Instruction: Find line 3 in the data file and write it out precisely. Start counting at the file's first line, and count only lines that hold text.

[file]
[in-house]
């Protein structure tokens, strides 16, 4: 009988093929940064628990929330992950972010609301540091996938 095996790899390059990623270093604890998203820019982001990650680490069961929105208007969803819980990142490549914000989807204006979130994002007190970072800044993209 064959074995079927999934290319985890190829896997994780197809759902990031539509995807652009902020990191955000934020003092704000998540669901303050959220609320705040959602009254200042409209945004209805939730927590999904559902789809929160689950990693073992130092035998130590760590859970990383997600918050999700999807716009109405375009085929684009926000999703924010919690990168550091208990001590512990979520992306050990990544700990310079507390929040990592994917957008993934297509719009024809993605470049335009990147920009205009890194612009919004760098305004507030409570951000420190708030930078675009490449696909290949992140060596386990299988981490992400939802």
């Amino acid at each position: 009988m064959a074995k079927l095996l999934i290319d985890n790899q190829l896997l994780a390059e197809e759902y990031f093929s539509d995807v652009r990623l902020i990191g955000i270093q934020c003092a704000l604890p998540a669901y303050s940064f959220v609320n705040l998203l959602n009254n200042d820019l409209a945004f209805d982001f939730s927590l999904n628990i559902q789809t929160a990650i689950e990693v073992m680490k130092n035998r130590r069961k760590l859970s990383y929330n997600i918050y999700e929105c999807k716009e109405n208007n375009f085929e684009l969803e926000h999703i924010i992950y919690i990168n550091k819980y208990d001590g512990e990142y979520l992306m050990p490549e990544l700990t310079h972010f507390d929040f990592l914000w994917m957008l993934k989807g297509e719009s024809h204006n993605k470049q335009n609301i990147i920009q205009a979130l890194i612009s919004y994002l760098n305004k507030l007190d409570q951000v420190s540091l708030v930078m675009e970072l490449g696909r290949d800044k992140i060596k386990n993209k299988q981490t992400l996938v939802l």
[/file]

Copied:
């Amino acid at each position: 009988m064959a074995k079927l095996l999934i290319d985890n790899q190829l896997l994780a390059e197809e759902y990031f093929s539509d995807v652009r990623l902020i990191g955000i270093q934020c003092a704000l604890p998540a669901y303050s940064f959220v609320n705040l998203l959602n009254n200042d820019l409209a945004f209805d982001f939730s927590l999904n628990i559902q789809t929160a990650i689950e990693v073992m680490k130092n035998r130590r069961k760590l859970s990383y929330n997600i918050y999700e929105c999807k716009e109405n208007n375009f085929e684009l969803e926000h999703i924010i992950y919690i990168n550091k819980y208990d001590g512990e990142y979520l992306m050990p490549e990544l700990t310079h972010f507390d929040f990592l914000w994917m957008l993934k989807g297509e719009s024809h204006n993605k470049q335009n609301i990147i920009q205009a979130l890194i612009s919004y994002l760098n305004k507030l007190d409570q951000v420190s540091l708030v930078m675009e970072l490449g696909r290949d800044k992140i060596k386990n993209k299988q981490t992400l996938v939802l």